Synopsis by Karl Williams
Fact-based drama starring Robert Redford as Henry Brubaker, the new inmate at a run-down Southern prison that's become notorious for corruption and violence. After he witnesses several instances of gross misconduct and defuses a tense confrontation with a crazed inmate (Morgan Freeman), Brubaker reveals to the guards and administrators that he's not a criminal at all, but the new warden, assigned by the governor to infiltrate the facility undercover. His identity confirmed, Brubaker takes office and sets about shaping up policies and procedures, despite resistance from, incredibly, even some of the more entitled convicts. With the help of the prison's chief trustee (Yaphet Kotto) and a compassionate ally (Jane Alexander), the warden effects some positive change, but powerful business interests line up against him when his ideas threaten their financial bottom line. A reform-minded, socially conscious, and politically liberal picture of the type usually associated with director Norman Jewison, this fact-based prison drama was the result of a troubled production that saw original director Bob Rafelson replaced with Cool Hand Luke (1967) and The Amityville Horror (1979) helmsman Stuart Rosenberg. Despite the backstage turmoil, Brubaker was an acclaimed release and an Oscar-nominated, career-finale triumph for co-screenwriter Arthur A. Ross, creator of Creature From the Black Lagoon (1954) and father of successful writer/director Gary Ross.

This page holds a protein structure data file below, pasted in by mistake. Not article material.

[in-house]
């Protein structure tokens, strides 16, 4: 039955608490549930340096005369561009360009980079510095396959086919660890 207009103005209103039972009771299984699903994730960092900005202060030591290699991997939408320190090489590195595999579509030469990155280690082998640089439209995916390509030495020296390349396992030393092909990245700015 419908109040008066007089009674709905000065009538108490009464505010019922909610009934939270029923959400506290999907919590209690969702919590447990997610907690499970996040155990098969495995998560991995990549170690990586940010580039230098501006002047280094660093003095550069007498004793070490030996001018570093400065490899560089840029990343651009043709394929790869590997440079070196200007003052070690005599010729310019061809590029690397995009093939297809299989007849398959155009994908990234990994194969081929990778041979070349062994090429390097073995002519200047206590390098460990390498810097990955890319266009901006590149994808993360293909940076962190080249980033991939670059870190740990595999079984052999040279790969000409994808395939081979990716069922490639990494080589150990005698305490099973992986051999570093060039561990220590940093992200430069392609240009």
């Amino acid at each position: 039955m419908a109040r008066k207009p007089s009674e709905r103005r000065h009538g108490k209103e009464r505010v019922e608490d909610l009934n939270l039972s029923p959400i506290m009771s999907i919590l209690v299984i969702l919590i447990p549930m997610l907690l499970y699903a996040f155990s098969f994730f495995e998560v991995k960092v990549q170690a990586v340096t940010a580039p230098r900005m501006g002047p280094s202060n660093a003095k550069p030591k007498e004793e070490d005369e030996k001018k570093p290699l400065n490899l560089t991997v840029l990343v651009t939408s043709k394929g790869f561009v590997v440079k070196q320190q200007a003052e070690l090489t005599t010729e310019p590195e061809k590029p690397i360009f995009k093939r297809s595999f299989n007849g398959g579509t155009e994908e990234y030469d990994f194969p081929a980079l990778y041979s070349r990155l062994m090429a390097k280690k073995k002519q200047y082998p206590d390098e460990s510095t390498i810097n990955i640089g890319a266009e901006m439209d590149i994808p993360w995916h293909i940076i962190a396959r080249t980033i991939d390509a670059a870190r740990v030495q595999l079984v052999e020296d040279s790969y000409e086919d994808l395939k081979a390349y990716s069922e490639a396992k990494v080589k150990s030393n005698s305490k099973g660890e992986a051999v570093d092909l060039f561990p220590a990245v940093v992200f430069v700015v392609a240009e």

prison, prison-reform, prison-warden, undercover, corruption, brutality, inmate, inhumanity